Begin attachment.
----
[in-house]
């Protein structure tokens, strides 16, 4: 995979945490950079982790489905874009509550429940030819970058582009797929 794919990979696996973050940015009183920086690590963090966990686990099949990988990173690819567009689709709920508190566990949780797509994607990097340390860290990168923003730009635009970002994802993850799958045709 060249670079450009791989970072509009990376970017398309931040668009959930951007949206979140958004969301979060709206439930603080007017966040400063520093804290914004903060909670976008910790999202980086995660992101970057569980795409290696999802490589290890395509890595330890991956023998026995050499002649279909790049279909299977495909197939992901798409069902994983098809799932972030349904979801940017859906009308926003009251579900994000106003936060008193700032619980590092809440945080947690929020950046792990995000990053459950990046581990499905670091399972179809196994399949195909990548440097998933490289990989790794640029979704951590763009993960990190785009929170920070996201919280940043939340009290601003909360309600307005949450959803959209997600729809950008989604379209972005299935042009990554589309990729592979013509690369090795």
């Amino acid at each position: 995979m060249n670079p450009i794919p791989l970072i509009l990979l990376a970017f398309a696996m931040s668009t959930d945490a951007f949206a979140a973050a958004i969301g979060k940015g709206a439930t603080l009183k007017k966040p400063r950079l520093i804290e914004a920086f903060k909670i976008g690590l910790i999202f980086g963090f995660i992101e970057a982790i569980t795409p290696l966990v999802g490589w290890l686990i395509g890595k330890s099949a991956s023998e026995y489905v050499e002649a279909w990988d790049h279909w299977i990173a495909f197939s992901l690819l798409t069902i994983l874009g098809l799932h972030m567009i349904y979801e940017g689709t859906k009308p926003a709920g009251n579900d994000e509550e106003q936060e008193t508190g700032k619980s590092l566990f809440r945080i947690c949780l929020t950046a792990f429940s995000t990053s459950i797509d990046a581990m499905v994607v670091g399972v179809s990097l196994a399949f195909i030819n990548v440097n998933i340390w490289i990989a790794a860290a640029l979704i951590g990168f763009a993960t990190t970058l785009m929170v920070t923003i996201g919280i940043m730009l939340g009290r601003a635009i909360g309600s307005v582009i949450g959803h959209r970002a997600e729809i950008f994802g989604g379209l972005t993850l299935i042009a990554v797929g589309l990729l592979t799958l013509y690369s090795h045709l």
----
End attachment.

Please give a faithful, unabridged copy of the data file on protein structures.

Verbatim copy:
[in-house]
């Protein structure tokens, strides 16, 4: 995979945490950079982790489905874009509550429940030819970058582009797929 794919990979696996973050940015009183920086690590963090966990686990099949990988990173690819567009689709709920508190566990949780797509994607990097340390860290990168923003730009635009970002994802993850799958045709 060249670079450009791989970072509009990376970017398309931040668009959930951007949206979140958004969301979060709206439930603080007017966040400063520093804290914004903060909670976008910790999202980086995660992101970057569980795409290696999802490589290890395509890595330890991956023998026995050499002649279909790049279909299977495909197939992901798409069902994983098809799932972030349904979801940017859906009308926003009251579900994000106003936060008193700032619980590092809440945080947690929020950046792990995000990053459950990046581990499905670091399972179809196994399949195909990548440097998933490289990989790794640029979704951590763009993960990190785009929170920070996201919280940043939340009290601003909360309600307005949450959803959209997600729809950008989604379209972005299935042009990554589309990729592979013509690369090795």
């Amino acid at each position: 995979m060249n670079p450009i794919p791989l970072i509009l990979l990376a970017f398309a696996m931040s668009t959930d945490a951007f949206a979140a973050a958004i969301g979060k940015g709206a439930t603080l009183k007017k966040p400063r950079l520093i804290e914004a920086f903060k909670i976008g690590l910790i999202f980086g963090f995660i992101e970057a982790i569980t795409p290696l966990v999802g490589w290890l686990i395509g890595k330890s099949a991956s023998e026995y489905v050499e002649a279909w990988d790049h279909w299977i990173a495909f197939s992901l690819l798409t069902i994983l874009g098809l799932h972030m567009i349904y979801e940017g689709t859906k009308p926003a709920g009251n579900d994000e509550e106003q936060e008193t508190g700032k619980s590092l566990f809440r945080i947690c949780l929020t950046a792990f429940s995000t990053s459950i797509d990046a581990m499905v994607v670091g399972v179809s990097l196994a399949f195909i030819n990548v440097n998933i340390w490289i990989a790794a860290a640029l979704i951590g990168f763009a993960t990190t970058l785009m929170v920070t923003i996201g919280i940043m730009l939340g009290r601003a635009i909360g309600s307005v582009i949450g959803h959209r970002a997600e729809i950008f994802g989604g379209l972005t993850l299935i042009a990554v797929g589309l990729l592979t799958l013509y690369s090795h045709l």